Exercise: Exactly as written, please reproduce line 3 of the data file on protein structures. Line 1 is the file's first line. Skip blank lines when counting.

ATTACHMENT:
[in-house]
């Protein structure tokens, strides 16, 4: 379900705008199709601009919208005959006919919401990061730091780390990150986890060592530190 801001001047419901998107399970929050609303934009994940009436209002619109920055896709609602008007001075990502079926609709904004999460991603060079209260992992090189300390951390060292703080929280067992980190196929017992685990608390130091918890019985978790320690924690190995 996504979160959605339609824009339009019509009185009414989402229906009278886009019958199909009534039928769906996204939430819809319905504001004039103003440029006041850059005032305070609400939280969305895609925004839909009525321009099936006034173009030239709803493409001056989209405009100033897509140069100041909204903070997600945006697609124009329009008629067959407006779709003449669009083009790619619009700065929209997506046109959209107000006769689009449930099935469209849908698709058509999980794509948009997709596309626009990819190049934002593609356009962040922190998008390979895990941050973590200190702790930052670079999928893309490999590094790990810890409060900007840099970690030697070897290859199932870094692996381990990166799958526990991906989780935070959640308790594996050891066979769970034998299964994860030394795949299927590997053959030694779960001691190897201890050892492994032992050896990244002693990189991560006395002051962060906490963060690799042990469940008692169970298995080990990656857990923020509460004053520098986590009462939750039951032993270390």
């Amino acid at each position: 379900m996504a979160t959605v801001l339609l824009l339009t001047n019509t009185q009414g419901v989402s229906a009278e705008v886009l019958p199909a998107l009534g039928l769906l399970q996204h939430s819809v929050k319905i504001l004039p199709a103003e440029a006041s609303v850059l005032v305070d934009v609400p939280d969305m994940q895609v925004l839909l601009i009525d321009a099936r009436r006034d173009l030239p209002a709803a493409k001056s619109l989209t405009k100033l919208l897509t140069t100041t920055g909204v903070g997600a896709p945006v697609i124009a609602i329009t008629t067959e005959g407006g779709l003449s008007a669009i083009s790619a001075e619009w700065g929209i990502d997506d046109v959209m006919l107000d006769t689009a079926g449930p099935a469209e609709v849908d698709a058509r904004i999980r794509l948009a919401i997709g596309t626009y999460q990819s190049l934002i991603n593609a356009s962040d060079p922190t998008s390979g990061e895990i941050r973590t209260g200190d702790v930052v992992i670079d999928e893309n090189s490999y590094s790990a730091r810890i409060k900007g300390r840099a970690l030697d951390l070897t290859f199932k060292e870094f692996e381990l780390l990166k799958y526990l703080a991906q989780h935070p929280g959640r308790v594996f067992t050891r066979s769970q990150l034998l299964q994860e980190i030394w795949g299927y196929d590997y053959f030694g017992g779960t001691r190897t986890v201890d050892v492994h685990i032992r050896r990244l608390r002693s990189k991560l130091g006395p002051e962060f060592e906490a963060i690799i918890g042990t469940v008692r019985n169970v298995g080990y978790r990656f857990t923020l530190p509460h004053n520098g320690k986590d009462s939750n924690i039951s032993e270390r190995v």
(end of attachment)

């Amino acid at each position: 379900m996504a979160t959605v801001l339609l824009l339009t001047n019509t009185q009414g419901v989402s229906a009278e705008v886009l019958p199909a998107l009534g039928l769906l399970q996204h939430s819809v929050k319905i504001l004039p199709a103003e440029a006041s609303v850059l005032v305070d934009v609400p939280d969305m994940q895609v925004l839909l601009i009525d321009a099936r009436r006034d173009l030239p209002a709803a493409k001056s619109l989209t405009k100033l919208l897509t140069t100041t920055g909204v903070g997600a896709p945006v697609i124009a609602i329009t008629t067959e005959g407006g779709l003449s008007a669009i083009s790619a001075e619009w700065g929209i990502d997506d046109v959209m006919l107000d006769t689009a079926g449930p099935a469209e609709v849908d698709a058509r904004i999980r794509l948009a919401i997709g596309t626009y999460q990819s190049l934002i991603n593609a356009s962040d060079p922190t998008s390979g990061e895990i941050r973590t209260g200190d702790v930052v992992i670079d999928e893309n090189s490999y590094s790990a730091r810890i409060k900007g300390r840099a970690l030697d951390l070897t290859f199932k060292e870094f692996e381990l780390l990166k799958y526990l703080a991906q989780h935070p929280g959640r308790v594996f067992t050891r066979s769970q990150l034998l299964q994860e980190i030394w795949g299927y196929d590997y053959f030694g017992g779960t001691r190897t986890v201890d050892v492994h685990i032992r050896r990244l608390r002693s990189k991560l130091g006395p002051e962060f060592e906490a963060i690799i918890g042990t469940v008692r019985n169970v298995g080990y978790r990656f857990t923020l530190p509460h004053n520098g320690k986590d009462s939750n924690i039951s032993e270390r190995v």